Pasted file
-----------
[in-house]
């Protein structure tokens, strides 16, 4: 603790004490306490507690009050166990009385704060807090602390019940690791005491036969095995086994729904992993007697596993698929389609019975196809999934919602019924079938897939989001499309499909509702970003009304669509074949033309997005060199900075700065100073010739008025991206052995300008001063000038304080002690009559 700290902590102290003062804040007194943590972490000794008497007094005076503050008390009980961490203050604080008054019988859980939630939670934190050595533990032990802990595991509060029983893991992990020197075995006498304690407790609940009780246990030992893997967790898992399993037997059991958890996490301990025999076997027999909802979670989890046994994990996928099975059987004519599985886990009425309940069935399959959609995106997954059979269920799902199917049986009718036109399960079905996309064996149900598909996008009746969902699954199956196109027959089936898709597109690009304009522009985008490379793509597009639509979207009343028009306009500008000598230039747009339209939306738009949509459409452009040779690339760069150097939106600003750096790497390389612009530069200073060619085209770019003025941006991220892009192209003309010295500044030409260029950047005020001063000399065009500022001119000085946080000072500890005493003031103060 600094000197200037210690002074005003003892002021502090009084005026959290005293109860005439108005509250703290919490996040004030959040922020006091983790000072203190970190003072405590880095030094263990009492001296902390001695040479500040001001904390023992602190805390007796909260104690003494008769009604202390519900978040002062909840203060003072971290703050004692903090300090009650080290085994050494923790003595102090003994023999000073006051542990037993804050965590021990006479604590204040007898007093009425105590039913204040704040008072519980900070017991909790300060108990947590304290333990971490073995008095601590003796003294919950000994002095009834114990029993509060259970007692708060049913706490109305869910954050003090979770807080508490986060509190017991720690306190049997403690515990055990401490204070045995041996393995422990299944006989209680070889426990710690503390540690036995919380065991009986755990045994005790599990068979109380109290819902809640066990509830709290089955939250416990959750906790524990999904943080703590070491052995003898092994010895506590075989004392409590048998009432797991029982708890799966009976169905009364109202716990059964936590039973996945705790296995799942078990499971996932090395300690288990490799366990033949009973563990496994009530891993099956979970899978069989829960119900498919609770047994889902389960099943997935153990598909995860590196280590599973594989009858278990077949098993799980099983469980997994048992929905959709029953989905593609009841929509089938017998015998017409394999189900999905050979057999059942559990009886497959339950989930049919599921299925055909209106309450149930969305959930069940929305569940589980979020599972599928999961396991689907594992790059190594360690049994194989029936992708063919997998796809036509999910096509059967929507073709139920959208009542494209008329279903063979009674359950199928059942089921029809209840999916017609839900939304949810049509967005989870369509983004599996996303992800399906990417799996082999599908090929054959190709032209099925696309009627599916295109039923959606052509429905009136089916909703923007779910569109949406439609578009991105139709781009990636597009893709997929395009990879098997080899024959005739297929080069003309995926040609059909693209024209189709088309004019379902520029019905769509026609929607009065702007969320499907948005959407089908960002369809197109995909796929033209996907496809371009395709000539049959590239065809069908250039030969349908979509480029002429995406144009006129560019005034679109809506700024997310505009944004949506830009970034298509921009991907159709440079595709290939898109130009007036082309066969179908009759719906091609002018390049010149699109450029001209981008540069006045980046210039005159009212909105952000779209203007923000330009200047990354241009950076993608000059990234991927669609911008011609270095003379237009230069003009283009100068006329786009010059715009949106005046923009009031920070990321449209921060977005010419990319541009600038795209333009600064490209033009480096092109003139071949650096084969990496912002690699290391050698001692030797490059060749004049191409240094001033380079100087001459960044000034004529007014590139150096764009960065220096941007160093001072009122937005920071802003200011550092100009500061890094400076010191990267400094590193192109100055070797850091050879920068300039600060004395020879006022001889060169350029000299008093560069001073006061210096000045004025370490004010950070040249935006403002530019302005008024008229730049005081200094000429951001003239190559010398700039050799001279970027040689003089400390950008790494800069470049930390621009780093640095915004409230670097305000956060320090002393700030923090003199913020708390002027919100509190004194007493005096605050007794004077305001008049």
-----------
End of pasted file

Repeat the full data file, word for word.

[in-house]
């Protein structure tokens, strides 16, 4: 603790004490306490507690009050166990009385704060807090602390019940690791005491036969095995086994729904992993007697596993698929389609019975196809999934919602019924079938897939989001499309499909509702970003009304669509074949033309997005060199900075700065100073010739008025991206052995300008001063000038304080002690009559 700290902590102290003062804040007194943590972490000794008497007094005076503050008390009980961490203050604080008054019988859980939630939670934190050595533990032990802990595991509060029983893991992990020197075995006498304690407790609940009780246990030992893997967790898992399993037997059991958890996490301990025999076997027999909802979670989890046994994990996928099975059987004519599985886990009425309940069935399959959609995106997954059979269920799902199917049986009718036109399960079905996309064996149900598909996008009746969902699954199956196109027959089936898709597109690009304009522009985008490379793509597009639509979207009343028009306009500008000598230039747009339209939306738009949509459409452009040779690339760069150097939106600003750096790497390389612009530069200073060619085209770019003025941006991220892009192209003309010295500044030409260029950047005020001063000399065009500022001119000085946080000072500890005493003031103060 600094000197200037210690002074005003003892002021502090009084005026959290005293109860005439108005509250703290919490996040004030959040922020006091983790000072203190970190003072405590880095030094263990009492001296902390001695040479500040001001904390023992602190805390007796909260104690003494008769009604202390519900978040002062909840203060003072971290703050004692903090300090009650080290085994050494923790003595102090003994023999000073006051542990037993804050965590021990006479604590204040007898007093009425105590039913204040704040008072519980900070017991909790300060108990947590304290333990971490073995008095601590003796003294919950000994002095009834114990029993509060259970007692708060049913706490109305869910954050003090979770807080508490986060509190017991720690306190049997403690515990055990401490204070045995041996393995422990299944006989209680070889426990710690503390540690036995919380065991009986755990045994005790599990068979109380109290819902809640066990509830709290089955939250416990959750906790524990999904943080703590070491052995003898092994010895506590075989004392409590048998009432797991029982708890799966009976169905009364109202716990059964936590039973996945705790296995799942078990499971996932090395300690288990490799366990033949009973563990496994009530891993099956979970899978069989829960119900498919609770047994889902389960099943997935153990598909995860590196280590599973594989009858278990077949098993799980099983469980997994048992929905959709029953989905593609009841929509089938017998015998017409394999189900999905050979057999059942559990009886497959339950989930049919599921299925055909209106309450149930969305959930069940929305569940589980979020599972599928999961396991689907594992790059190594360690049994194989029936992708063919997998796809036509999910096509059967929507073709139920959208009542494209008329279903063979009674359950199928059942089921029809209840999916017609839900939304949810049509967005989870369509983004599996996303992800399906990417799996082999599908090929054959190709032209099925696309009627599916295109039923959606052509429905009136089916909703923007779910569109949406439609578009991105139709781009990636597009893709997929395009990879098997080899024959005739297929080069003309995926040609059909693209024209189709088309004019379902520029019905769509026609929607009065702007969320499907948005959407089908960002369809197109995909796929033209996907496809371009395709000539049959590239065809069908250039030969349908979509480029002429995406144009006129560019005034679109809506700024997310505009944004949506830009970034298509921009991907159709440079595709290939898109130009007036082309066969179908009759719906091609002018390049010149699109450029001209981008540069006045980046210039005159009212909105952000779209203007923000330009200047990354241009950076993608000059990234991927669609911008011609270095003379237009230069003009283009100068006329786009010059715009949106005046923009009031920070990321449209921060977005010419990319541009600038795209333009600064490209033009480096092109003139071949650096084969990496912002690699290391050698001692030797490059060749004049191409240094001033380079100087001459960044000034004529007014590139150096764009960065220096941007160093001072009122937005920071802003200011550092100009500061890094400076010191990267400094590193192109100055070797850091050879920068300039600060004395020879006022001889060169350029000299008093560069001073006061210096000045004025370490004010950070040249935006403002530019302005008024008229730049005081200094000429951001003239190559010398700039050799001279970027040689003089400390950008790494800069470049930390621009780093640095915004409230670097305000956060320090002393700030923090003199913020708390002027919100509190004194007493005096605050007794004077305001008049």